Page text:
Transparent DNS Proxies

What is it?

A transparent DNS proxy is when a local firewall, local security appliance, or ISP intercepts a computer's recursive DNS request and reroutes it to a different DNS server. Even if the DNS requests are sent to a specific DNS server, it will appear to be communicating with those DNS servers; in reality, the firewall or security appliance is rewriting the requests to go to a different DNS server.

Example: ISP-level DNS proxying

Example: Local DNS proxying

This is commonly employed for one of the following reasons:

  • Security (Local network) - Prevent the circumvention of a content filtering service (such as DNSFilter).
  • Government-regulated ISPs in Africa, Asia, and The Middle East - Prevention of government-mandated content filtering or traffic logging.
  • Satellite ISPs - Cache DNS in order to increase performance.
  • Mobile Networks -  Cache DNS in order to increase performance.

Am I Behind a Transparent DNS Proxy?

Most "hardwired" ISPs (cable, DSL, fiber) in North America and Europe are not using transparent DNS proxies.

Satellite ISPs and Telecom providers (3g/4g/LTE) are almost always using transparent DNS proxies; skip to Bypassing ISP Transparent DNS Proxies for more information.

Before testing for a transparent DNS proxy, make sure you've already read our Policies and Caching article, which is the reason for most false alarms when content filtering does not appear to be working.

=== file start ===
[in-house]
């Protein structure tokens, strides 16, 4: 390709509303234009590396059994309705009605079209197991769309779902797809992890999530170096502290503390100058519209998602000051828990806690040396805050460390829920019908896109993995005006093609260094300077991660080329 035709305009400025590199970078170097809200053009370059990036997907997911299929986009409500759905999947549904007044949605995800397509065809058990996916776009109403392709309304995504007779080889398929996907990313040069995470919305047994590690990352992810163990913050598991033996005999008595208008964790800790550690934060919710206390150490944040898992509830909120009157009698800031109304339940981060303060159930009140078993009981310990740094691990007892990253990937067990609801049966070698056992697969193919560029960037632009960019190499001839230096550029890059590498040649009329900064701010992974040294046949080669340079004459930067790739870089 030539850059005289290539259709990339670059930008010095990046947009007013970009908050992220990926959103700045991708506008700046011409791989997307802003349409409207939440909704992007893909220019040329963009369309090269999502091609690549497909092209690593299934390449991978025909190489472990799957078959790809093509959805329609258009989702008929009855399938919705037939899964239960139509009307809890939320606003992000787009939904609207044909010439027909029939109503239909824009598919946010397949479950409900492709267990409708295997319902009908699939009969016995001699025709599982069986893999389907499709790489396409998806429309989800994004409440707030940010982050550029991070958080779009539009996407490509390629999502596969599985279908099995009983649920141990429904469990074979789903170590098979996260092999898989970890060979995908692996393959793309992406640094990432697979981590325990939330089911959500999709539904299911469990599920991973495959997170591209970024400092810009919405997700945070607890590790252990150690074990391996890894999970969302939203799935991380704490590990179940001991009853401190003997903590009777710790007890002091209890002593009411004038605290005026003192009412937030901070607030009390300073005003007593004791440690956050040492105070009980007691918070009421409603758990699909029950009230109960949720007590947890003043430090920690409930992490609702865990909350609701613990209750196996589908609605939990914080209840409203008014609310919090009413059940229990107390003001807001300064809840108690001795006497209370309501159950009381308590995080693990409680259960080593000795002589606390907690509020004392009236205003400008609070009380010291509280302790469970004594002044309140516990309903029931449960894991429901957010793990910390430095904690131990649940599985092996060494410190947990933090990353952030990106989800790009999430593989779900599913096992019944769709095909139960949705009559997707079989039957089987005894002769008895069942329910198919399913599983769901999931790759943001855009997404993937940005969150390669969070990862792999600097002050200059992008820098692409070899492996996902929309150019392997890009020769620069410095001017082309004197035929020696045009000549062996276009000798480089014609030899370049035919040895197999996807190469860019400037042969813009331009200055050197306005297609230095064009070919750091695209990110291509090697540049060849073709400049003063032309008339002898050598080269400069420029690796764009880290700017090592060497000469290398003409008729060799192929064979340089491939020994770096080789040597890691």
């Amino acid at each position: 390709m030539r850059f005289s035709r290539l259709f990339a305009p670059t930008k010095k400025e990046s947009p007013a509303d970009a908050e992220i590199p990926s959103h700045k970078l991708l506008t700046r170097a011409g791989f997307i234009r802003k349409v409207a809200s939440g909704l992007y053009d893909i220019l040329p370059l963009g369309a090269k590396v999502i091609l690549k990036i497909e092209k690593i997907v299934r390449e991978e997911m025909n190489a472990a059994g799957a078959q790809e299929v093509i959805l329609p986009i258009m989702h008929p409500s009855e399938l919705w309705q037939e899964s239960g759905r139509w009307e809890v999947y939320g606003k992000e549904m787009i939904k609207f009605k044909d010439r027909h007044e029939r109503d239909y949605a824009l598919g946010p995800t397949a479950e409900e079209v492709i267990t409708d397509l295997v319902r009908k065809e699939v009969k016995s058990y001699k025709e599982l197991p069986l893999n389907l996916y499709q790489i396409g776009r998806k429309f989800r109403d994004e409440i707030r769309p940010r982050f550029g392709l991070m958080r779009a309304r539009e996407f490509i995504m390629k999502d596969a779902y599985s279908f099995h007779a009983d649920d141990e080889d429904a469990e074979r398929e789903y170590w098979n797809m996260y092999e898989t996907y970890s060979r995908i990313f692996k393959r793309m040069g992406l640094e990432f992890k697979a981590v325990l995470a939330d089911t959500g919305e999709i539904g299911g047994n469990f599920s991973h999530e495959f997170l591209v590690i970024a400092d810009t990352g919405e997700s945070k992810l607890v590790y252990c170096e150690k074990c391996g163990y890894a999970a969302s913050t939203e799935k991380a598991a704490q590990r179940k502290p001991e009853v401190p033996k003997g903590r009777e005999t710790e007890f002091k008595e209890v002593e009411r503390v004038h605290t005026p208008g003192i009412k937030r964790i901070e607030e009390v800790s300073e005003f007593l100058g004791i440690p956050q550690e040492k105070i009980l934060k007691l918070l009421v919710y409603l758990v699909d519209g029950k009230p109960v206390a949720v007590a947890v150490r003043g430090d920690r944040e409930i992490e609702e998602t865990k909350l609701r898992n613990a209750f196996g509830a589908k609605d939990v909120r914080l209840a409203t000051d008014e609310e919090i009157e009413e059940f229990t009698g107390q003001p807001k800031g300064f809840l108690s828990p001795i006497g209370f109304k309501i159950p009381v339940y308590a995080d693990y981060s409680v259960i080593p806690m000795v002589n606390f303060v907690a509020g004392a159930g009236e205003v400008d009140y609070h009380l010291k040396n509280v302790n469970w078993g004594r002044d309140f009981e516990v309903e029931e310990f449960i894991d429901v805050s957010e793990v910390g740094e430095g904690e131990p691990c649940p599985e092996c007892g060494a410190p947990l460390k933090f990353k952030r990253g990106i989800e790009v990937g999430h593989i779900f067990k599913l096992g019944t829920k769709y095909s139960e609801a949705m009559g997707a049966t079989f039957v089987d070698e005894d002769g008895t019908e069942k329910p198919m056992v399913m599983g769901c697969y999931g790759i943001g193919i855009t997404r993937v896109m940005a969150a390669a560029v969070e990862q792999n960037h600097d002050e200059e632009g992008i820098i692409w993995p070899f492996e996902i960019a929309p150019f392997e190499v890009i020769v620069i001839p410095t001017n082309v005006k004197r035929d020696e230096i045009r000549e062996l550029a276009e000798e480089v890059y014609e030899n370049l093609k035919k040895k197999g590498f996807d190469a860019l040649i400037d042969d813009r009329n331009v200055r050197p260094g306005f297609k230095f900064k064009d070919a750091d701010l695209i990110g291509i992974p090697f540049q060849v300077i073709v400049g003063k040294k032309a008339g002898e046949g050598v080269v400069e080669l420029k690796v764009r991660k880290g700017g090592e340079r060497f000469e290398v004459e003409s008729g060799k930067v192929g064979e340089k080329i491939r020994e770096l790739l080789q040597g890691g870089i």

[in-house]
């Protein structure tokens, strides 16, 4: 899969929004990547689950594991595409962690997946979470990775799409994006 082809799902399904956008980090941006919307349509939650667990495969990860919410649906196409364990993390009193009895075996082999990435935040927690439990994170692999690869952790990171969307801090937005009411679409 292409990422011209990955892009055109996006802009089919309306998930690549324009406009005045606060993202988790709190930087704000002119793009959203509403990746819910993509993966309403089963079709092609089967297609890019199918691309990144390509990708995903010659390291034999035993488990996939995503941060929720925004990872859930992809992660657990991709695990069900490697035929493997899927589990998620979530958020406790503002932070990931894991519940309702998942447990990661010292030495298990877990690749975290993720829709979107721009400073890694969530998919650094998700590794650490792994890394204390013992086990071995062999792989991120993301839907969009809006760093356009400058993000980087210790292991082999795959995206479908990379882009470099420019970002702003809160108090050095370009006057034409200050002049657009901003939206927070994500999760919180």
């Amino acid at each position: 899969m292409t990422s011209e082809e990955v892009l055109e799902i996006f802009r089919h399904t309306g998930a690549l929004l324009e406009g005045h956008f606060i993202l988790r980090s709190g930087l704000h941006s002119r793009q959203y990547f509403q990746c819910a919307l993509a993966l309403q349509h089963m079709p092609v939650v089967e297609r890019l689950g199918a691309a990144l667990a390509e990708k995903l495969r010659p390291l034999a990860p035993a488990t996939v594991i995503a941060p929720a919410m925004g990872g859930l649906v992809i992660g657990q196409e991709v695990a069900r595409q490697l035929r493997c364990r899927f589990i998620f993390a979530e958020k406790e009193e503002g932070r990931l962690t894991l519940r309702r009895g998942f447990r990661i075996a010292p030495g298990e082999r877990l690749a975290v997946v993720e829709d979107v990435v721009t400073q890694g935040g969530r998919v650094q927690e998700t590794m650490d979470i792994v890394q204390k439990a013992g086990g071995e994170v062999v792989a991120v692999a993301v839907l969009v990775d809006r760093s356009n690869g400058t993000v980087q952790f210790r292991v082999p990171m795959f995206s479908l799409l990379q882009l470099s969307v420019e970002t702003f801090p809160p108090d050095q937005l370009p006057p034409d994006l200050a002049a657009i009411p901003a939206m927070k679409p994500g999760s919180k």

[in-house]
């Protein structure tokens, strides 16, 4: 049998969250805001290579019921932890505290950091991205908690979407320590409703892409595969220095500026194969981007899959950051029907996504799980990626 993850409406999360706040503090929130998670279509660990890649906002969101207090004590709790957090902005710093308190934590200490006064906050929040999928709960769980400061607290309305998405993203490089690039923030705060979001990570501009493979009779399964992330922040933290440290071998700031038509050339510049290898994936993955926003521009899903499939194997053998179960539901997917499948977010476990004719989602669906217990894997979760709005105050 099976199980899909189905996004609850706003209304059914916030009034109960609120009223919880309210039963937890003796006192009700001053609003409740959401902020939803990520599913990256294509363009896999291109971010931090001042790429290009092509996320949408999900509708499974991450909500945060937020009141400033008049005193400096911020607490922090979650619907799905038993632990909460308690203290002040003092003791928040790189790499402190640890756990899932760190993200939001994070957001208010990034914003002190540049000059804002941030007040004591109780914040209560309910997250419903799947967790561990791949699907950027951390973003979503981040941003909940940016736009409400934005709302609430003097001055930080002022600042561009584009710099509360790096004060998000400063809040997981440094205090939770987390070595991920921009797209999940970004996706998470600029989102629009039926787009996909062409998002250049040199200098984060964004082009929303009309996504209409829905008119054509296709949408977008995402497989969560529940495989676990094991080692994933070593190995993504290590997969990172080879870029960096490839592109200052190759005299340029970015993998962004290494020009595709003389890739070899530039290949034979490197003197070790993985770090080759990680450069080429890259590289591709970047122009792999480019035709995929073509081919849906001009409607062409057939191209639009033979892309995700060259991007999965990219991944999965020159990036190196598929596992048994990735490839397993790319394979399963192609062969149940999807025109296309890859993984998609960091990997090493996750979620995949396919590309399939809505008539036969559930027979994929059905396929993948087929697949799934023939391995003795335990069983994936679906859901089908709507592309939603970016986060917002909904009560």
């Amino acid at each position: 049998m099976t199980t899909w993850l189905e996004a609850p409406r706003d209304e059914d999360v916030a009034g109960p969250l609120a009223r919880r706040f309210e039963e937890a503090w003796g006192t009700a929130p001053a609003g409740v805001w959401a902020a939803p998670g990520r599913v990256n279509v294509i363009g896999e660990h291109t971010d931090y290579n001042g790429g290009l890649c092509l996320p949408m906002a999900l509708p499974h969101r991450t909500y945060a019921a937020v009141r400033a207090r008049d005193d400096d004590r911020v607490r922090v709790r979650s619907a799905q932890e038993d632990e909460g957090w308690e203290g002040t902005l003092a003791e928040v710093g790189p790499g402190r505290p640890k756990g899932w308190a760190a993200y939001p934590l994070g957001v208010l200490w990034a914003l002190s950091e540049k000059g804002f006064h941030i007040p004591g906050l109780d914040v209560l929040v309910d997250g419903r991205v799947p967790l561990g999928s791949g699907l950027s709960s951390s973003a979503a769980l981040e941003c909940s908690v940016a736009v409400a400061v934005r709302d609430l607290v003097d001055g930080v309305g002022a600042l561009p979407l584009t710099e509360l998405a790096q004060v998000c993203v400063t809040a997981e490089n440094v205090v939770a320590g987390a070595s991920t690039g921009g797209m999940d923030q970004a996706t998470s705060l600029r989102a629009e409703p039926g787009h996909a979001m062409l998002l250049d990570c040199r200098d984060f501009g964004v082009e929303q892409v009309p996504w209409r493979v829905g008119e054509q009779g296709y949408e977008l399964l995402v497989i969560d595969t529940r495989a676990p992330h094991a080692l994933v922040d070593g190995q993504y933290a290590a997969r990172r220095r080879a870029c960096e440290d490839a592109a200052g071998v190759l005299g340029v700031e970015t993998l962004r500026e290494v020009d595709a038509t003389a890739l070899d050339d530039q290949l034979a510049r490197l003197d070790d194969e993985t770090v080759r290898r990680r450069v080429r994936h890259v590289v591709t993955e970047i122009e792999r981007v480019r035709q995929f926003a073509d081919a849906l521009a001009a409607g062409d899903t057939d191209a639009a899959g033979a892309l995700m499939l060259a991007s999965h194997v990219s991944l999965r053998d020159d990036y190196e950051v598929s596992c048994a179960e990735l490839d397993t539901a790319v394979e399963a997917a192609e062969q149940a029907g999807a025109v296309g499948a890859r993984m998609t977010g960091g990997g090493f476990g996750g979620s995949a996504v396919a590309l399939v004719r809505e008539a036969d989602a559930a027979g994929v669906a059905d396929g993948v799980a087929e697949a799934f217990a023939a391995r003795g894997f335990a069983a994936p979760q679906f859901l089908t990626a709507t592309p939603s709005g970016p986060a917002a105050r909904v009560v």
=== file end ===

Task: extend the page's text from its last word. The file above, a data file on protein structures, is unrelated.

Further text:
Windows / Linux / MacOS

In Command Prompt (Windows) or Terminal (MacOS/Linux), run the following command:


If there is an address in the answer, the DNS request made it to DNSFilter, and will print your DNS egress IP address. DNS is not being proxied.

If the response is No answer, DNS is being proxied on the network, because only DNSFilter's servers are aware of this domain name.

Bypass ISP Transparent DNS Proxies

If your ISP is transparently proxying DNS, and you would like to use DNSFilter on that network, you can utilize a local firewall to send DNSFilter traffic on port :5353.

Here's an example of how to accomplish this using the most common Linux firewall, iptables. This same logic can be applied to any firewall make/model.

In a configuration file:

-A OUTPUT -p udp -m udp --dport 53 -j DNAT --to-destination
-A OUTPUT -p tcp -m tcp --dport 53 -j DNAT --to-destination
Or, using the command line to add the rules:
iptables -t nat -A OUTPUT -p udp --dport 53 -j DNAT --to
iptables -t nat -A OUTPUT -p tcp --dport 53 -j DNAT --to

The instructions for implementing this will vary based on your firewall. DNSFilter cannot offer to assist in implementing this rule within your firewall, and we recommend consulting your firewall manual, or the manufacturer's tech support services.

Questions? Comments? Inaccurate material? Contact support.

Coming soon: a debugging URL you can visit to learn whether or not you're using DNSFilter's DNS server IPs.

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